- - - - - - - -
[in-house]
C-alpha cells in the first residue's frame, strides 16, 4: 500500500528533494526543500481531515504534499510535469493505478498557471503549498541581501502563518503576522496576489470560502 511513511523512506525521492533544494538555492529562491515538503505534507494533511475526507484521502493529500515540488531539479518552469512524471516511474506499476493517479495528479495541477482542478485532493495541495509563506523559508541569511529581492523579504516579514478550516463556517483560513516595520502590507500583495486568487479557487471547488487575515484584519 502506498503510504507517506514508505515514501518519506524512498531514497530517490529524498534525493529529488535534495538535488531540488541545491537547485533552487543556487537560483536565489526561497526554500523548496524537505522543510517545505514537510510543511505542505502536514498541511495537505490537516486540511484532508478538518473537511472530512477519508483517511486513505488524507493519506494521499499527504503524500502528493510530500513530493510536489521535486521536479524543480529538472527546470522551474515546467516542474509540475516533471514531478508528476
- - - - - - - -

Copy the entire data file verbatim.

[in-house]
C-alpha cells in the first residue's frame, strides 16, 4: 500500500528533494526543500481531515504534499510535469493505478498557471503549498541581501502563518503576522496576489470560502 511513511523512506525521492533544494538555492529562491515538503505534507494533511475526507484521502493529500515540488531539479518552469512524471516511474506499476493517479495528479495541477482542478485532493495541495509563506523559508541569511529581492523579504516579514478550516463556517483560513516595520502590507500583495486568487479557487471547488487575515484584519 502506498503510504507517506514508505515514501518519506524512498531514497530517490529524498534525493529529488535534495538535488531540488541545491537547485533552487543556487537560483536565489526561497526554500523548496524537505522543510517545505514537510510543511505542505502536514498541511495537505490537516486540511484532508478538518473537511472530512477519508483517511486513505488524507493519506494521499499527504503524500502528493510530500513530493510536489521535486521536479524543480529538472527546470522551474515546467516542474509540475516533471514531478508528476